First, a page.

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Archive for ‘Leadership in Presentations’

Does Eye Contact Really Work?

 

By Mark Kretschmar

There’s a problem with the way most presenters do eye contact. But first, let’s look at what’s going right.

We’ve all endured enough presentations void of eye contact. (You know you have an engineer’s attention “when they are looking at your shoes instead of at their own.”) Well, I’m glad to say that’s an exaggeration.

Getting speakers to look at the audience members’ faces is a huge step in the right direction. Eye contact is good. Always. But it can be great. A major reason eye contact is emphasized in public …

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How to Plan a Group Presentation that Doesn’t Suck

By Natalie Gallagher

Several years ago I was teaching an art history class that had a group presentation component: each group had to present on a 20th century art movement. Back then I was relatively new to teaching and didn’t realize that group work – and the corresponding presentation – was one of the most dreaded types of assignments a student could encounter. As I described the assignment I could see the look of horror and dread cross even the most optimistic students’ faces. Despite years of indoctrination about how marvelous teamwork …

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The Presentation Skill No One is Talking About

By Mark Kretschmar

There’s a lot of great content out there on presentation skills. For the most part, it focuses on two things: 1) Slide content and design or 2) Speaking skills like preparation, attitude, what to do with your hands and feet, etc. What I rarely hear talked about is the intersection of slides and speaking – engaging the slides while you present. This matters, and someone needs to talk about it.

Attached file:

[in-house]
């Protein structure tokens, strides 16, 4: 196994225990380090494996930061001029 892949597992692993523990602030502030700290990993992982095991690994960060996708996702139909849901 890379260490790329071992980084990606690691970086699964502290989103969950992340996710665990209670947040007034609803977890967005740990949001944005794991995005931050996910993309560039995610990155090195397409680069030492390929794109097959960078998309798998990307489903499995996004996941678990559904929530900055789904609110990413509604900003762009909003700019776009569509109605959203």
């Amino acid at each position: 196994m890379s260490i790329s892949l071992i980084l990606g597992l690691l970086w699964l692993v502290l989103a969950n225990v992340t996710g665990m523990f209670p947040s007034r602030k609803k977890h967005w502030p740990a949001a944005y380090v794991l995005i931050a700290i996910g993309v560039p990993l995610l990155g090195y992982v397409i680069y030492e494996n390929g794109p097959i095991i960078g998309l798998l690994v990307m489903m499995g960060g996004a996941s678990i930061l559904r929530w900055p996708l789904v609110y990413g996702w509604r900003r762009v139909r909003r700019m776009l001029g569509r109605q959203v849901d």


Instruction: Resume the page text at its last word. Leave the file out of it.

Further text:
What the Presenter Does
The presenter is speaking away and at certain moments they click the remote and the slide changes, …

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Have a Planned Question for Your Silent Q&A

By Bob Goodyear

Have you ever asked, “Do you have any questions” during your presentation and received no response from the audience? How did that feel? How long did you wait before moving on?

As a technical presenter, it is expected to have a Q&A period during your presentation. However, having no one raise their hand to ask a question is one of the most uncomfortable feelings I’ve ever experienced in my years of presenting. I tried all kinds of methods to handle this. I would many times laugh it off with a …

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Avoiding the Pitfalls of Group Exercises for Speakers

By Claudia W. Brogan

Recently a budding speaker asked me to attend a speech she was delivering and provide feedback for her, with suggestions for improvement. Maggie opened her speech with an intriguing quotation, captured the attention of the audience and proceeded to deliver three excellent learning tips.

Midway through the presentation, though, I watched as Maggie asked—without much instruction or introduction—that her audience members move into groups of four to complete a worksheet of questions. What I saw happen in the room was a bit of a chill: audience members shifted from …